Reviewed by GREG KING
Director: Paul Feig
Stars: Melissa McCarthy, Kristen Wiig, Kate McKinnon, Leslie Jones, Chris Hemsworth, Neil Casey, Andy Garcia, Charles Dance, Zach Woods, Steve Higgins, Bill Murray, Dan Aykroyd, Ernie Hudson, Annie Potts, Sigourney Weaver, Katie Dippold, Michael McDonald, Michael Kenneth Williams, Matt Walsh, Cecily Strong.
Hollywood has a nasty habit of trampling on the memories of our youth by remaking some of the classics of yesteryear, and in most cases stuffing them up beyond belief. They may justify this by saying that the remake opens an otherwise forgotten film up to a brand new audience. The latest classic to get the remake treatment is the Ivan Reitman 1984 cult classic Ghostbusters, which undergoes a transformation with a female ensemble cast front and centre. But despite the misogynist naysayers who have been venting their spleen on social media since the film was announced, it works – up to a point.
The new look Ghostbusters comprise Erin Gilbert (Kristen Wiig) an academic whose past as a ghosthunter comes back to haunt her just as she is about to gain tenure at Columbia University; Abby Yates (Melissa McCarthy), her former childhood friend who has continued her pursuit of paranormal activity; and Jillian Holtzmann (SNL‘s Kate McKinnon), a gleefully irreverent scientist with a talent for creating useful apparatus and high tech weaponry. They join forces to battle the spectral phenomena haunting New York, and form the nucleus of the Ghostbusters.
Eventually they are joined by Patty Tolan (Leslie Jones), a history buff and former railroad employee who has her own experience with a frightening ghost, and is keen to kick some supernatural butt, and Kevin (Chris Hemsworth), the somewhat simple and bespectacled himbo who becomes their receptionist.
Their first investigation takes them to the historic Aldridge mansion which seems to be haunted. A second incident sees them tackle a spectral figure that haunts a historic theatre where a rock concert is being staged. The nerdy Rowan (Neil Casey), a misanthropic loser angry at the world for perceived slights, is assembling a collection of ghosts which he is planning to unleash on the city. He is using Erin and Abby’s book as a reference tool.
Despite their early successes though, the city’s image obsessed mayor (a wasted Andy Garcia), who is aware of the threats posed by the undead, is anxious to avoid widespread panic and is happy to see the team branded as frauds.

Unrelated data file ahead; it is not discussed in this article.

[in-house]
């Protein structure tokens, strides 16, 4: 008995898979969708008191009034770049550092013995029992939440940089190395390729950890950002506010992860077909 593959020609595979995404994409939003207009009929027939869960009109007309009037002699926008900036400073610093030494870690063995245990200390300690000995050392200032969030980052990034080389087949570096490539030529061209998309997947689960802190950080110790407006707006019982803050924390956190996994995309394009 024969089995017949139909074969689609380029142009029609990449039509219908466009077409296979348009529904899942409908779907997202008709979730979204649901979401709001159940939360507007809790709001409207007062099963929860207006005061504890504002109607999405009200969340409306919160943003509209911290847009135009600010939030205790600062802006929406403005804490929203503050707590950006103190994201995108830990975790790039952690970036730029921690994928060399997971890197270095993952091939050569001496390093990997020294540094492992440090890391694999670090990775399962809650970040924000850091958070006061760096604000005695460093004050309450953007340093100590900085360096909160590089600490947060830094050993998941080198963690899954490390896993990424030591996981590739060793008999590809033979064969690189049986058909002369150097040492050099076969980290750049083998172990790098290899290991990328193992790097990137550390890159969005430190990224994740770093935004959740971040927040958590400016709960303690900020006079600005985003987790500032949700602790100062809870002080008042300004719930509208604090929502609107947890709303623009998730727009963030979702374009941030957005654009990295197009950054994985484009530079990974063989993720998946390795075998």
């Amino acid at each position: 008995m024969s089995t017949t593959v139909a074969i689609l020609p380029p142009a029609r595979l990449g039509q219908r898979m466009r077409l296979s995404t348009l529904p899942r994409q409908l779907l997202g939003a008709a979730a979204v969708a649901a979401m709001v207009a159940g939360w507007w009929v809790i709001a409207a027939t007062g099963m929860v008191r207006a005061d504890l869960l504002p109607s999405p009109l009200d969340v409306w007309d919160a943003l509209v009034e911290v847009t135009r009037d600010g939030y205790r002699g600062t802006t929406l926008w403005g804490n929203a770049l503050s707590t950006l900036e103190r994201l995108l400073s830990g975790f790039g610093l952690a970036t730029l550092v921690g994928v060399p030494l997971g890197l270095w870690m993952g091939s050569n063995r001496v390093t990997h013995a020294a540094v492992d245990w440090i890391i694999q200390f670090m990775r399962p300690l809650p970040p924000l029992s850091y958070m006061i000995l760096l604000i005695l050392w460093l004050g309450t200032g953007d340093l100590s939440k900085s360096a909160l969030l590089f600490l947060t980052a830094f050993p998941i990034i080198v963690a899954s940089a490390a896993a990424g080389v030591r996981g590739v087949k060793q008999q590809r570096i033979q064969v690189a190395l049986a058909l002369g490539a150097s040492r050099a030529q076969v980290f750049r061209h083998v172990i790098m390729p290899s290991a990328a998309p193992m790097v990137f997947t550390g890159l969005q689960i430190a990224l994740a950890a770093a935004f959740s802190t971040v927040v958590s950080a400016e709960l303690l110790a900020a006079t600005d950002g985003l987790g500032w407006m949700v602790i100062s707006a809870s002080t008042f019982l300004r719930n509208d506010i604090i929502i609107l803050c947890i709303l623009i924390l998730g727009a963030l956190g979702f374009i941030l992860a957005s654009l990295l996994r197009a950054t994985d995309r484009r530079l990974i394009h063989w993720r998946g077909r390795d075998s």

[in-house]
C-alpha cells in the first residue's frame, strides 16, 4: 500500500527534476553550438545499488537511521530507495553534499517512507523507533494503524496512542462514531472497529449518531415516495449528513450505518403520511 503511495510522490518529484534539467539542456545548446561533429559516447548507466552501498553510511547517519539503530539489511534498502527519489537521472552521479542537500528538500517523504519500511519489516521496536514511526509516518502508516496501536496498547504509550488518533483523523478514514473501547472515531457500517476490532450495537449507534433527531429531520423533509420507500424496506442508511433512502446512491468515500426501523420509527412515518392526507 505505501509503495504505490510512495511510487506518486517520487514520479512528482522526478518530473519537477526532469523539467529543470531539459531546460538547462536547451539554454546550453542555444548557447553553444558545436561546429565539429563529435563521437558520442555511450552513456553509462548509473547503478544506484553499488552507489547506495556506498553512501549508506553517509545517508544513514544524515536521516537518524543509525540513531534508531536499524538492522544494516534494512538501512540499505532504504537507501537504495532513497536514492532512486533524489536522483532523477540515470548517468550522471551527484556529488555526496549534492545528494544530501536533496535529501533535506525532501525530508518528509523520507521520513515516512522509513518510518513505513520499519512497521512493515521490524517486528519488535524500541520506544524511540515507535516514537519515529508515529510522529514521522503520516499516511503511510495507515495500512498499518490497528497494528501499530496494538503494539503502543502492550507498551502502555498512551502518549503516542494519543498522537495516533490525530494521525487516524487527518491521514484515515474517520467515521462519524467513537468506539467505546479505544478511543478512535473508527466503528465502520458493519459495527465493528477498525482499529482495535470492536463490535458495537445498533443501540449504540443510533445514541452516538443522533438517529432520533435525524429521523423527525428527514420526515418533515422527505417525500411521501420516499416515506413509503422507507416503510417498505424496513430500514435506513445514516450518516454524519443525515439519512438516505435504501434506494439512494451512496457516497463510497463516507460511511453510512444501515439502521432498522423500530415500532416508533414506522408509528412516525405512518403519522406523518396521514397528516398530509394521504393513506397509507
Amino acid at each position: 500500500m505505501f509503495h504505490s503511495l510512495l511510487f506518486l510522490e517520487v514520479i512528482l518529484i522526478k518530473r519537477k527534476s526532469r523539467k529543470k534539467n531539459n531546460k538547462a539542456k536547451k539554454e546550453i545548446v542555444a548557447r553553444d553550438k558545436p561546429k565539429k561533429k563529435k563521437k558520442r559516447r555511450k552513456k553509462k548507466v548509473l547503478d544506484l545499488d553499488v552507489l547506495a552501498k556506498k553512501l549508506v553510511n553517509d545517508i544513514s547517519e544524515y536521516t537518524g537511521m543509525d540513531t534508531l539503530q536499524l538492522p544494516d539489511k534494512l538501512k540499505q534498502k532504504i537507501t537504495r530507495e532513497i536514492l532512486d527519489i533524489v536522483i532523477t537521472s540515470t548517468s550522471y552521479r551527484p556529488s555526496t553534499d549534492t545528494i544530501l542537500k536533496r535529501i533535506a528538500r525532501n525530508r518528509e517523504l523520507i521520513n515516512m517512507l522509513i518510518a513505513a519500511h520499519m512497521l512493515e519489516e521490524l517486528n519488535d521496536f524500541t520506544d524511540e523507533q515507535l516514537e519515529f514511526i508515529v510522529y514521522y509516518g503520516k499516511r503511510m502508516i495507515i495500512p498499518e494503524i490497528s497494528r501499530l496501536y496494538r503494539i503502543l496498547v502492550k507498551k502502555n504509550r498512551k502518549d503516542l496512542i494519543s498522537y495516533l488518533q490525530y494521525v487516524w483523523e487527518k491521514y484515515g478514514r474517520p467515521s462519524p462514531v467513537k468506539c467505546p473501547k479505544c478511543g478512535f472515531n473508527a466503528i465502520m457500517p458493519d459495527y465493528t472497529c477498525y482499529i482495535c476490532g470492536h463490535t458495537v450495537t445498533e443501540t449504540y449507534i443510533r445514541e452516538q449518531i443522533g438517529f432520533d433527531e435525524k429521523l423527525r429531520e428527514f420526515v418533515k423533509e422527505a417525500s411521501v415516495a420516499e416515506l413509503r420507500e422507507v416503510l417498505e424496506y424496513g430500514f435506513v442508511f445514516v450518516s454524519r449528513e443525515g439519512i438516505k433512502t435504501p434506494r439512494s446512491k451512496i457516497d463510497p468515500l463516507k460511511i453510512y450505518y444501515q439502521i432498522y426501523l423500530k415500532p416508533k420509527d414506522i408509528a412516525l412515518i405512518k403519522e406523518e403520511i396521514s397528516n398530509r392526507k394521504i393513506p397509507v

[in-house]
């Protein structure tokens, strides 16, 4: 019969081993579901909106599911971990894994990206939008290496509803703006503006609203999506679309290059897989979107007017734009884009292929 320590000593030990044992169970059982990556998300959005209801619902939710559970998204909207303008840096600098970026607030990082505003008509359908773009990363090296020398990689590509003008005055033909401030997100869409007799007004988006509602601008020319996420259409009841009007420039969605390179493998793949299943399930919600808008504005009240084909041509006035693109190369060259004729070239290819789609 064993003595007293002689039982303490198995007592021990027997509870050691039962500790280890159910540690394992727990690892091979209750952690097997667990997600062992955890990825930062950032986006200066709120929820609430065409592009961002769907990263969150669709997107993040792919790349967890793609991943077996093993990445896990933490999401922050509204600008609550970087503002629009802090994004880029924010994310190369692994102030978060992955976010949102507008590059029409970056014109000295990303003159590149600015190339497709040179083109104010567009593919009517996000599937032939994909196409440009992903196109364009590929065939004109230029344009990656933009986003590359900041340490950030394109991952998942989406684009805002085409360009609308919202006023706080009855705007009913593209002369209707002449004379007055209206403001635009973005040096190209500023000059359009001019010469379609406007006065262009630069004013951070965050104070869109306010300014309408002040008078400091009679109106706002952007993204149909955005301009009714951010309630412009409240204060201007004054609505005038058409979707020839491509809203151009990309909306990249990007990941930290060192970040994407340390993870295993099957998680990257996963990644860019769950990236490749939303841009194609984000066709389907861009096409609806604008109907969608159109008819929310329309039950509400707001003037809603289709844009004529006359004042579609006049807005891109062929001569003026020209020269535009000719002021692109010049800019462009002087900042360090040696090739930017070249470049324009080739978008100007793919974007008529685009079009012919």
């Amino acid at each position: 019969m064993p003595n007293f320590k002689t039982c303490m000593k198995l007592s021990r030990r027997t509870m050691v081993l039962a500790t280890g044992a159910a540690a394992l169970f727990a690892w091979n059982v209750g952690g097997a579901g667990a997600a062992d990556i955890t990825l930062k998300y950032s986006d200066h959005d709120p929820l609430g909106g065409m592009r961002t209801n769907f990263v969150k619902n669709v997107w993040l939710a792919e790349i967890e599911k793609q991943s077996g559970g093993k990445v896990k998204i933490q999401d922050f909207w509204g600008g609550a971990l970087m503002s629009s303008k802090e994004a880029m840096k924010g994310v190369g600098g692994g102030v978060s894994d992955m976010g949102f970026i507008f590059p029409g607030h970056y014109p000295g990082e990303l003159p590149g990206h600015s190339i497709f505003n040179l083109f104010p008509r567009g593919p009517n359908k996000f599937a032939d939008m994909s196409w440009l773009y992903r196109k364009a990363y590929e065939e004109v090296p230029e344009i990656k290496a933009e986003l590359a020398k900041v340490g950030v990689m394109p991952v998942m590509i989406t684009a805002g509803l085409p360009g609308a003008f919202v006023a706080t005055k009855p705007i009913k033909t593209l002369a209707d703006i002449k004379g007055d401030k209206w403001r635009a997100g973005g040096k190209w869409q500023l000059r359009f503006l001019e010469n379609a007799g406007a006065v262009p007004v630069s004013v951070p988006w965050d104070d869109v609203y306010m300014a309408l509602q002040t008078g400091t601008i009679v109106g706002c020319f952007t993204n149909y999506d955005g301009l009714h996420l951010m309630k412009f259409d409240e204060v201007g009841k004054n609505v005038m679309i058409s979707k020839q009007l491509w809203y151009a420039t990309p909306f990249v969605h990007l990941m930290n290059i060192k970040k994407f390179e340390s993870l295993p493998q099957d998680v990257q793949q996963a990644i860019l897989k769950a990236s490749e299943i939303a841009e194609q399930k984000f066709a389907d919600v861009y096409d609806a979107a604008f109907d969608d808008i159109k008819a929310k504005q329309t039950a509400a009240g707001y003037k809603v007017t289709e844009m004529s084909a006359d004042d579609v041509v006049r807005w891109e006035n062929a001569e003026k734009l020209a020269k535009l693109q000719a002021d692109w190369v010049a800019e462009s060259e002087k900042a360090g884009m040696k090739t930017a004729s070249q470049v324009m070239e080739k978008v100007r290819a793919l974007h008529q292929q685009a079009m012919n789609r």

While not the complete disaster that the social media trolls have speculated, the film is passable enough entertainment. Special effects have come a long way in the thirty years since the original Ghostbusters, and here the climax overdoses on CGI created ghosts, gooey ectoplasm, spectral figures and light shows.
The producers have tried to appease the fan boys angry at this remake by enticing several of the surviving original cast members to contribute cameos – thus we get a typically droll but bored looking Bill Murray, Dan Aykroyd, Ernie Hudson, Annie Potts, and Sigourney Weaver popping up in small roles to prove that the film has their seal of approval. Or else they got paid a shipload of money to appear.
Written by comic Katie Dippold (MADtv, etc), this new take on Ghostbusters works as a sort of origins story while loosely following the narrative arc of the original. And there are a few sly homages to the original film as well, such as a brief reprise of the familiar theme song from Ray Parker jr, the iconic firehouse, the converted hearse, plenty of green slime, and of course the familiar logo, etc.
Director Paul Feig has in the past managed to get the best out of McCarthy in their previous collaborations (Bridesmaids, The Heat and Spy), but here she seems uncharacteristically demure. Most of what she says is not particularly funny, but she does get in some great physical humour. It is left to the rest of the cast to do most of the heavy lifting with the funny stuff. Wiig has a nicely deadpan approach to the silly stuff here that works well, and she offers a contrast to the over the top mugging of McCarthy. I actually enjoyed McKinnon, who delivers comic gold. She brought vitality and a sassy attitude to her role, and was one of the best things here with a scene stealing performance. Jones brings a boisterous energy and aggressive style to her role as Patty.
And showing a surprising affinity for comedy, the hunky Hemsworth has fun as Kevin, who utters some of the film’s dumbest lines. And there are a few sly jokes at his expense. He also provides some eye candy for Erin who drools over him. The principal cast actually develop a nice chemistry and energy that lifts the material. And some of their dialogue smacks of having been improvised on the set.
However, Casey’s villainous character is underwritten and bland, and his motivation remains a bit sketchy.
Like the original the film makes New York a character itself with some iconic locations nicely photographed by Robert Yeoman. (Although Boston stands in for New York.) And Yeoman actually makes some of the 3D effects work, with images that leap off the screen.
This estrogen-fuelled new take on Ghostbusters works well for those unfamiliar with the original, and while not awful, it is disappointing and lazy. However, Ghostbusters is a little too long and the pacing is a little uneven and the pace occasionally flags.
And in a move that smacks of optimism, the ending leaves the way open for a sequel to kickstart a potential new franchise should the film do well at the box office.
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